TD and Units Continue to Hire

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TD Bank Financial Corp., parent of Toronto-Dominion bank, and its corporate cousin TD Ameritrade Holding Corp. are continuing to hire workers, giving good news to Canadian job seekers worried about financial problems flowing north from the U.S.

Toronto-based TD Ameritrade Holding has been adding sales and support staff to attract and retain customers - to the point where personnel expenses soared by $27.7 million, or 25.6 percent, in its quarter ended Sept. 30, according to Forbes.com. TD Bank also is hiring at the same levels as last year, says Simon Townsend, a company spokesman.

The hiring at both companies comes as Canadian banks are weathering the global financial crisis in better trim than many of their U.S. counterparts. TD isn't the only bank adding staff amid the market turmoil: Canada Imperial Bank of Commerce is looking to build up its CIBC World Markets business. Scotia Capital, part of the Bank of Nova Scotia, is also adding staff, and many Canadian banks are interested in expanding in the U.S.

"Canada's financial institutions are in better shape than their U.S. counterparts thanks to a more conservative regulatory environment, and I think TD Bank is leading the way in capitalizing on that situation," says Ken Stouffer, a vice president with Toronto-based Fulcrum Search Science. "I think the people at TD are expecting quite a few customers of U.S. financial institutions to be shifting their business to the safer confines of a Canadian institution."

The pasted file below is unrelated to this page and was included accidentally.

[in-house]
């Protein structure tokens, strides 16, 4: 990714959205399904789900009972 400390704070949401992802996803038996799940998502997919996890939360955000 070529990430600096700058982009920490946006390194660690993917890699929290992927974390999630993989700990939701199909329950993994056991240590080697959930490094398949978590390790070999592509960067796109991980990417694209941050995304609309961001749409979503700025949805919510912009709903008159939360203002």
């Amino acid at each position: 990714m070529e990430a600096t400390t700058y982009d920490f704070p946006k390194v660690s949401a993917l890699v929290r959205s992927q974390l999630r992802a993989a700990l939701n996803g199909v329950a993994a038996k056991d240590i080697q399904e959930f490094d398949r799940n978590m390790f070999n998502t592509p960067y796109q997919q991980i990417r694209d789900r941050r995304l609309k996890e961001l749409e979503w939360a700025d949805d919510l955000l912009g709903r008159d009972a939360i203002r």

Among those institutions is TD Ameritrade, which plans to consolidate 2,000 workers in the Omaha area and could eventually hire as many as 400 additional workers. "Now, we're not going to hire 100 people by next week, but hiring will be paced over the entire year," TD Ameritrade Chief Executive Fred Tomcyzk told the Omaha World-Herald.

Tomczyk, who took over as CEO on Oct. 1, wants to lessen the bank's dependence on trading commissions. With February's purchase of Fiserv Inc.'s Investment Support Services, the company entered the business of managing company-sponsored 401(k) retirement plants and began catering to independent financial advisers, notes Bloomberg.

Caution in Canada, but Hiring Continues

Although recruiters caution the Canadian economy is showing some signs of slowing, Rakesh Kothary, branch manager for David Alpin Recruiting in Toronto, reports TD is "not the only client we are working with going through substantial hiring. Certainly, we have seen a little bit of a slowdown, but we are still seeing hiring opportunities happen in financial services."

TD is among Canada's Top 100 Employers in the eyes of Maclean's magazine, which calculates its list using criteria including physical work place, training and skills development and community development. TD received high marks in compensation, health benefits and community involvement.

The company "provides employees excellent financial benefits, including low-interest home loans, a share purchase plan, year-end bonuses and discounts on banking services," the magazine says. It "helps employees plan for retirement with a traditional pension plan and matching RSP contributions."

HSBC Bank Canada also made the list for becoming one of the first employers in British Columbia to go "carbon neutral" by investing in wind power and providing stipends of $4, 000 (Canadian) for parents who want to adopt children.

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